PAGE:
To get good gaming experiences on a monitor, you need fast response times. How can you tell? Look for GtG and MPRT specs. A really good gaming monitor will have 1ms or close to that in both. Here’s why.
Response time represents one of the most vital specs for monitors and all displays. Working in tandem with human eyesight, response time determines primarily how coherent an image will appear to viewers, whether it will have artifacts like blur, ghosting, or “trailing”, and how responsive interaction will feel. The latter’s extremely vital for gaming. Poor response time piles up onto overall input lag and may make playing video games unbearable. While a fast monitor can’t control lag induced by controllers, cables, and sheer distance, at least it takes care of business on its end.
Manufacturers like BenQ measure monitor response times using two primary methods. The more popular and objective approach is GtG. The more nuanced method is known as MPRT. We’ll look at both and try to help you figure them out. If you want a TL; DR, you really should look for a monitor with under 4ms in both tests. The closer you get to 1ms, the better. A 0ms monitor is something that keeps getting mentioned, but with current understanding of physics is effectively impossible. Unless we learn how to exceed light speed, there has to be some lag.
You’ve been seeing GtG response times for two decades now. Grey to grey measurements offer the most accurate and closest to hardware level indication of monitor response time. They tell us how long it takes a pixel to change from one grey value to another grey value. This method is popular because pixels are actually transistors or processing elements with multiple layers. The basic layer controls greyscale and is closest to the monitor’s processing core and power delivery, so to speak. So grey to grey will be the fastest response, which of course looks good in marketing materials, but is also the most honest and simplest to measure – and thus the most accurate.
Why not red to green or blue to red? Because colors are handled by upper levels of pixel transistors and the ways of producing them vary greatly among monitors, even within the same brand or the same series. Some monitors handle color in groups of pixels, others add quantum dot layers to enhance colors. All of those throw off response times. A monitor may have 3ms red to green but 5ms green to green, depending on which values of red and green we’re talking about. That would make reporting a comprehensible response time nearly impossible, unless you want companies to give you a PDF longer than War and Peace.
Conversely, greyscale changes are uniform, so if it’s 1ms from grey X to grey Y, it’ll also be 1ms from grey Y to grey Z. Importantly, GtG reporting doesn’t count any post-processing or enhancements and isn’t readily subject to framerate. It’s a measure of the monitor’s response time on a very basic level, hence the utility attached to GtG reporting. If we’re being completely honest, GtG offers the most reliable specification pertaining to response time. Good gaming monitors routinely go below 4ms GtG, and many approach 1ms.
MPRT stands for moving picture response time or motion picture response time. The test measures how long a pixel remains apparent or visible on the screen. The longer a pixel stays visible, the more blur or trail a moving image creates. The famous flying saucer test you may have seen showcases this. As the craft moves across the screen, pixels turn on and off to pass it from the left of the display to the right and back again.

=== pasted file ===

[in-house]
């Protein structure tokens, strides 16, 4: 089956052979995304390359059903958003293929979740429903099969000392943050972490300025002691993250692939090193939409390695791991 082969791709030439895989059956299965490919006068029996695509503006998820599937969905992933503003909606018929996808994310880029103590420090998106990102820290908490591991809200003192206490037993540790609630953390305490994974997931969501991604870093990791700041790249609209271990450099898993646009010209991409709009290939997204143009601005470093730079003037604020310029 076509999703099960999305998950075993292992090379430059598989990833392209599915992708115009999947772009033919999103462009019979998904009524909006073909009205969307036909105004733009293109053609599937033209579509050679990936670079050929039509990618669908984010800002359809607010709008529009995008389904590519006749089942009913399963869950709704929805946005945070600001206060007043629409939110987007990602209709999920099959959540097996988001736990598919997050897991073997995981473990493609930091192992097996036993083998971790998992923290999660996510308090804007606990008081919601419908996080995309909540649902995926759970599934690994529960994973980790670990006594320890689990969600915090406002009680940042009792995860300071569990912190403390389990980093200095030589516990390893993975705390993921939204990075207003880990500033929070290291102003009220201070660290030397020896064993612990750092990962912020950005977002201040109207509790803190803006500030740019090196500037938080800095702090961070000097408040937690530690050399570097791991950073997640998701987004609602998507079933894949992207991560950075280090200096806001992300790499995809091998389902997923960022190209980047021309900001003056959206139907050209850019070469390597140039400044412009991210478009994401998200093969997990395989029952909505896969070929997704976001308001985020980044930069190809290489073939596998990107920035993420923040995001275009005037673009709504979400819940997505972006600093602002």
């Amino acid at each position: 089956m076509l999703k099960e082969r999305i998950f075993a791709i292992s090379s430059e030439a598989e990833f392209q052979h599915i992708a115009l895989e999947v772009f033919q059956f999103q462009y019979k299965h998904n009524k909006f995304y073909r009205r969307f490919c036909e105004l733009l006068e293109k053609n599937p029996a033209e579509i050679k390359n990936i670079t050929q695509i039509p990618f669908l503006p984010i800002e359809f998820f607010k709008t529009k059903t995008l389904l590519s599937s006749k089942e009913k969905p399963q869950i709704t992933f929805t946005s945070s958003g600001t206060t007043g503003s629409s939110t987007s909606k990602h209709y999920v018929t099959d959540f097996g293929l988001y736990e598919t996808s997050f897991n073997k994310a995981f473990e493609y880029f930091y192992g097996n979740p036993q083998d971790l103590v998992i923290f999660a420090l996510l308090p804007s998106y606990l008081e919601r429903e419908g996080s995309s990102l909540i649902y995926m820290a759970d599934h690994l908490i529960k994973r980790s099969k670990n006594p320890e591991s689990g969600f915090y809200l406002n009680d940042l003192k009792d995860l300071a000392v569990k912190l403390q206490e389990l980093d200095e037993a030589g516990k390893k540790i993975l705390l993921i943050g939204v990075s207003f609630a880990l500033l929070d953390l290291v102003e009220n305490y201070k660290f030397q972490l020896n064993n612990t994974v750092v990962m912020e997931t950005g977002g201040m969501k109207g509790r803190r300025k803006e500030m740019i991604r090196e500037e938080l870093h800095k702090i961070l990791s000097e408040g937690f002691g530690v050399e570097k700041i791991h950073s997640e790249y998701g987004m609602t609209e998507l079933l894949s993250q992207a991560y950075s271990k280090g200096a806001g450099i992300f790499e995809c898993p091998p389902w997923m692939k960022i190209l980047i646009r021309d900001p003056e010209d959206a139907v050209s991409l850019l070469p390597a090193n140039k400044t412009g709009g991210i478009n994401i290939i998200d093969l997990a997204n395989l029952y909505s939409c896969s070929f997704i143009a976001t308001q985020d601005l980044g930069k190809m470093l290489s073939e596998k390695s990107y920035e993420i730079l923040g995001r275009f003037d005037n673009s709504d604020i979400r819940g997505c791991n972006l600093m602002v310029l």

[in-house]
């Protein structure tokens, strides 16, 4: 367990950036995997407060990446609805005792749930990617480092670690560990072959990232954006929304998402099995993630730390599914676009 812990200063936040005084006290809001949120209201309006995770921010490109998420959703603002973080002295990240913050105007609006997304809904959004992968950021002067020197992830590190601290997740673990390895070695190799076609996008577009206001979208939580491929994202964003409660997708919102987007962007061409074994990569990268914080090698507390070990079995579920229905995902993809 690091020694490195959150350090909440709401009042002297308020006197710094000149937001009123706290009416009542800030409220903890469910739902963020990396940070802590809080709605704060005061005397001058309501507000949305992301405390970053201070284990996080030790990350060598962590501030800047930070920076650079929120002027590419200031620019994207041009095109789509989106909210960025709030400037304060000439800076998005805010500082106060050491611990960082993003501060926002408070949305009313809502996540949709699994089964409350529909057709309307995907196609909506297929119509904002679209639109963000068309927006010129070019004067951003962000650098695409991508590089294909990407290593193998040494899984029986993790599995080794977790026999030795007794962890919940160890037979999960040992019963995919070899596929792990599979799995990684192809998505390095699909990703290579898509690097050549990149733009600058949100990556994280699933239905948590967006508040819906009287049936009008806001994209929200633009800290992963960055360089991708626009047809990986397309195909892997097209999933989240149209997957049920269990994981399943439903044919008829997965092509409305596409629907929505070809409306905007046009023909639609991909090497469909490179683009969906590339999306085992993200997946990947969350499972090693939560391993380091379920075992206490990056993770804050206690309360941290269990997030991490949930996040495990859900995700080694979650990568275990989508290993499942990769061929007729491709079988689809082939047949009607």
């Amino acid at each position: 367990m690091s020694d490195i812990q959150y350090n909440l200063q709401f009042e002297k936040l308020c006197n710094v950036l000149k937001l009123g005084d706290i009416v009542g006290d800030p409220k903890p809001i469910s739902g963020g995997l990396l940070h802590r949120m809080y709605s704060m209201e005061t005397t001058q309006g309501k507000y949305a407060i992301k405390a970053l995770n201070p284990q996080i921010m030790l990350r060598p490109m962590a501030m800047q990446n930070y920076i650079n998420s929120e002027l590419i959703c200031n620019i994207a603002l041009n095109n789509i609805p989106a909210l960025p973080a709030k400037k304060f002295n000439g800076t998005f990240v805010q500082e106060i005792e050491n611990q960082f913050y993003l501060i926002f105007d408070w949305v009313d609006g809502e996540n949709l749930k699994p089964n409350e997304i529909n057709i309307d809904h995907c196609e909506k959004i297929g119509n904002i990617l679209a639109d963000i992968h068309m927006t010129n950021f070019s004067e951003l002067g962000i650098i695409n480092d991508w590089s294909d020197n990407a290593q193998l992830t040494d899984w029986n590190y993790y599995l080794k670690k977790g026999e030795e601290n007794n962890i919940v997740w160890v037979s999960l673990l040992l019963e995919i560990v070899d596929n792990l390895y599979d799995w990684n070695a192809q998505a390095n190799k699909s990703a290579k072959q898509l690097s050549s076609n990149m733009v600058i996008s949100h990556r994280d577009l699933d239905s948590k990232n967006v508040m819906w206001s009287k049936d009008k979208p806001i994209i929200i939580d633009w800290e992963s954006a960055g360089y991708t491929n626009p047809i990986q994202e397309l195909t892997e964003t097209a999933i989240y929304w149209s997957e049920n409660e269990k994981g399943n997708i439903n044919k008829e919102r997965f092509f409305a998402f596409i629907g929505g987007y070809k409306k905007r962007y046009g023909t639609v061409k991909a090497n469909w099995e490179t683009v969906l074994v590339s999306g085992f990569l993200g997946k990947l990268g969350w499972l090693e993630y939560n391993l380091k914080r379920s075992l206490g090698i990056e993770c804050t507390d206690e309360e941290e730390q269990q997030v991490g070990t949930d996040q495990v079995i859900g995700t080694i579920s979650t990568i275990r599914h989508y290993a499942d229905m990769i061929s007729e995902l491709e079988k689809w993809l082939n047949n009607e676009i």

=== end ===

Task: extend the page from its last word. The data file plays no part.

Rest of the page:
A fast monitor with good processing capabilities and power delivery handles pixel activation and deactivation quickly, making the saucer appear as if it’s moving very neatly on screen, with no residue left behind.
Note we said appear. Unlike GtG, MPRT is very subjective. Sensitivity to blur and ghosting differs tremendously among individual people, just like with light sensitivity or motion sickness. An MPRT figure of 5ms means the average pixel on the monitor remains active for 5ms each time it’s turned on. For some, that may be superfast. Others may notice some blurring.
Also, MPRT is almost entirely dependent on framerate, whereas GtG has far less to do with framerate. A 1ms GtG pixel works essentially the same on a 30Hz TV and a 144Hz gaming monitor. But with MPRT, technically the minimum time for pixel duration is determined by refresh rate. So a 144Hz monitor has a minimum MPRT of 6.9ms (1/144th of a second). Then how can the same monitor offer 1ms MPRT? Because MPRT is so subjective and malleable, it’s also possible to improve it with good technology.
Just like framerate or refresh rate, with effective enhancements the MPRT performance of a monitor goes well beyond basic physics. Black frame insertion, clear motion, overclocking, motion enhancement, framerate control…these are all ways to boost motion on a monitor and eliminate blur and ghosting.
When done right, it’s very possible to achieve low MPRT. That’s what separates regular monitors from really good gaming monitors. Remember that while subjective, MPRT is overall better than GtG when trying to anticipate ghosting and blur. GtG gives us a definite number for overall response time, but lacks subtlety, which is what MPRT is for. Subtlety, sadly, often comes at the cost of subjective experiences.
If a manufacturer only provides GtG, that’s good enough. You should be at under 4ms for a good gaming experience. Ideally, look at monitors that offer MPRT measurements as well. A 1ms MPRT monitor from a good brand tells you that a lot of engineering has gone into motion control and image regulation on that model, so somebody there really cares about optimizing panels for gaming. It’s rare for non-gaming monitors to advertise MPRT. Its very presence in the specs says you’re dealing with gaming-minded designers, so that’s most assuredly a good sign.
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